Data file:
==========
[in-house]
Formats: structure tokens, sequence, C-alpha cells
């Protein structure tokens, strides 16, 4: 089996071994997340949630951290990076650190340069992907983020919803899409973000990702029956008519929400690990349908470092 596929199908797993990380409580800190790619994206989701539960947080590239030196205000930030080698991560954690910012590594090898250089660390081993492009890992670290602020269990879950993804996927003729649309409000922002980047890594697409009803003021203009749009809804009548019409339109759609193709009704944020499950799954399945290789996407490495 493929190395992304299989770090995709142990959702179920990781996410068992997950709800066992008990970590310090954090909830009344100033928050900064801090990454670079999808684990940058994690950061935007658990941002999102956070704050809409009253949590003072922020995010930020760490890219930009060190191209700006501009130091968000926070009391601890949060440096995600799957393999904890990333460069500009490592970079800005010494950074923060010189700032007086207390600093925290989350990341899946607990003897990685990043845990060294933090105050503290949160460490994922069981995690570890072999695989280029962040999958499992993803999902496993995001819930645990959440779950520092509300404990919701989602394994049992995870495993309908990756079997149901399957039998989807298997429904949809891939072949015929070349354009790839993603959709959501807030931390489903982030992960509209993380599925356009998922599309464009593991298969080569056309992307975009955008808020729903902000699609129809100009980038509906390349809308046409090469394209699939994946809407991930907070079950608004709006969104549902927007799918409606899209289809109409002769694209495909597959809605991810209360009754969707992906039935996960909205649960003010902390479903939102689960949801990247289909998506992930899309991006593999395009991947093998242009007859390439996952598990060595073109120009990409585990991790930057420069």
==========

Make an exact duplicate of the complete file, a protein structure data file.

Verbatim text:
[in-house]
Formats: structure tokens, sequence, C-alpha cells
């Protein structure tokens, strides 16, 4: 089996071994997340949630951290990076650190340069992907983020919803899409973000990702029956008519929400690990349908470092 596929199908797993990380409580800190790619994206989701539960947080590239030196205000930030080698991560954690910012590594090898250089660390081993492009890992670290602020269990879950993804996927003729649309409000922002980047890594697409009803003021203009749009809804009548019409339109759609193709009704944020499950799954399945290789996407490495 493929190395992304299989770090995709142990959702179920990781996410068992997950709800066992008990970590310090954090909830009344100033928050900064801090990454670079999808684990940058994690950061935007658990941002999102956070704050809409009253949590003072922020995010930020760490890219930009060190191209700006501009130091968000926070009391601890949060440096995600799957393999904890990333460069500009490592970079800005010494950074923060010189700032007086207390600093925290989350990341899946607990003897990685990043845990060294933090105050503290949160460490994922069981995690570890072999695989280029962040999958499992993803999902496993995001819930645990959440779950520092509300404990919701989602394994049992995870495993309908990756079997149901399957039998989807298997429904949809891939072949015929070349354009790839993603959709959501807030931390489903982030992960509209993380599925356009998922599309464009593991298969080569056309992307975009955008808020729903902000699609129809100009980038509906390349809308046409090469394209699939994946809407991930907070079950608004709006969104549902927007799918409606899209289809109409002769694209495909597959809605991810209360009754969707992906039935996960909205649960003010902390479903939102689960949801990247289909998506992930899309991006593999395009991947093998242009007859390439996952598990060595073109120009990409585990991790930057420069």